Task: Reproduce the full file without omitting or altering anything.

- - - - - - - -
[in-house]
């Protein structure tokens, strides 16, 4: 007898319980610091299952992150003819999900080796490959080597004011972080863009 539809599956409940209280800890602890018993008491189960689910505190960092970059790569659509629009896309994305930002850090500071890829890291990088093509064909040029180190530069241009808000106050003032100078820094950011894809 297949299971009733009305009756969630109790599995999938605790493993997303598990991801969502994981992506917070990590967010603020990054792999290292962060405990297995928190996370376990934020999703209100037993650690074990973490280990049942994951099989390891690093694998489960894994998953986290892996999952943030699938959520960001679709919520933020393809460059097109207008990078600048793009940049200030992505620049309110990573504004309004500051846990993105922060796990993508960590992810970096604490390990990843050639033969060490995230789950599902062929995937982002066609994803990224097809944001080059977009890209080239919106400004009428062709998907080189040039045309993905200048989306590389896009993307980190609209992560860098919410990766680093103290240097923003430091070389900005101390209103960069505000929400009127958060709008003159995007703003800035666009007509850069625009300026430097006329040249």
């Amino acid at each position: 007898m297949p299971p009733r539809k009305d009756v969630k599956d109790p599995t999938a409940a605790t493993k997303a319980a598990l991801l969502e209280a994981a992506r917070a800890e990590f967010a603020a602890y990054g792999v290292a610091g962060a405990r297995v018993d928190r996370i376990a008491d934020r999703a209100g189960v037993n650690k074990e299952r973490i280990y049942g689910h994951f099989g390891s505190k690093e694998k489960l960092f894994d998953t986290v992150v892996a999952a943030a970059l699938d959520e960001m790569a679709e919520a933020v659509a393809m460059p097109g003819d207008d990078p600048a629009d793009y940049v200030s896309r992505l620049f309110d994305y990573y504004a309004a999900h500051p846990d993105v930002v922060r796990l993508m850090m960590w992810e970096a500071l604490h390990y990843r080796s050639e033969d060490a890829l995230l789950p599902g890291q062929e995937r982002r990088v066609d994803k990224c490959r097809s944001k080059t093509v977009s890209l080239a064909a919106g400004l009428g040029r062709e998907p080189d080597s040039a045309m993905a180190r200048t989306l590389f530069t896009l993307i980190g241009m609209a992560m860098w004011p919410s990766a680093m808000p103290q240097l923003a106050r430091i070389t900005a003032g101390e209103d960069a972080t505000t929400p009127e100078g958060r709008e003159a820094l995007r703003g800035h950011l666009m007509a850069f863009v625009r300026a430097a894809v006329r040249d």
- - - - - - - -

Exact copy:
[in-house]
């Protein structure tokens, strides 16, 4: 007898319980610091299952992150003819999900080796490959080597004011972080863009 539809599956409940209280800890602890018993008491189960689910505190960092970059790569659509629009896309994305930002850090500071890829890291990088093509064909040029180190530069241009808000106050003032100078820094950011894809 297949299971009733009305009756969630109790599995999938605790493993997303598990991801969502994981992506917070990590967010603020990054792999290292962060405990297995928190996370376990934020999703209100037993650690074990973490280990049942994951099989390891690093694998489960894994998953986290892996999952943030699938959520960001679709919520933020393809460059097109207008990078600048793009940049200030992505620049309110990573504004309004500051846990993105922060796990993508960590992810970096604490390990990843050639033969060490995230789950599902062929995937982002066609994803990224097809944001080059977009890209080239919106400004009428062709998907080189040039045309993905200048989306590389896009993307980190609209992560860098919410990766680093103290240097923003430091070389900005101390209103960069505000929400009127958060709008003159995007703003800035666009007509850069625009300026430097006329040249």
């Amino acid at each position: 007898m297949p299971p009733r539809k009305d009756v969630k599956d109790p599995t999938a409940a605790t493993k997303a319980a598990l991801l969502e209280a994981a992506r917070a800890e990590f967010a603020a602890y990054g792999v290292a610091g962060a405990r297995v018993d928190r996370i376990a008491d934020r999703a209100g189960v037993n650690k074990e299952r973490i280990y049942g689910h994951f099989g390891s505190k690093e694998k489960l960092f894994d998953t986290v992150v892996a999952a943030a970059l699938d959520e960001m790569a679709e919520a933020v659509a393809m460059p097109g003819d207008d990078p600048a629009d793009y940049v200030s896309r992505l620049f309110d994305y990573y504004a309004a999900h500051p846990d993105v930002v922060r796990l993508m850090m960590w992810e970096a500071l604490h390990y990843r080796s050639e033969d060490a890829l995230l789950p599902g890291q062929e995937r982002r990088v066609d994803k990224c490959r097809s944001k080059t093509v977009s890209l080239a064909a919106g400004l009428g040029r062709e998907p080189d080597s040039a045309m993905a180190r200048t989306l590389f530069t896009l993307i980190g241009m609209a992560m860098w004011p919410s990766a680093m808000p103290q240097l923003a106050r430091i070389t900005a003032g101390e209103d960069a972080t505000t929400p009127e100078g958060r709008e003159a820094l995007r703003g800035h950011l666009m007509a850069f863009v625009r300026a430097a894809v006329r040249d």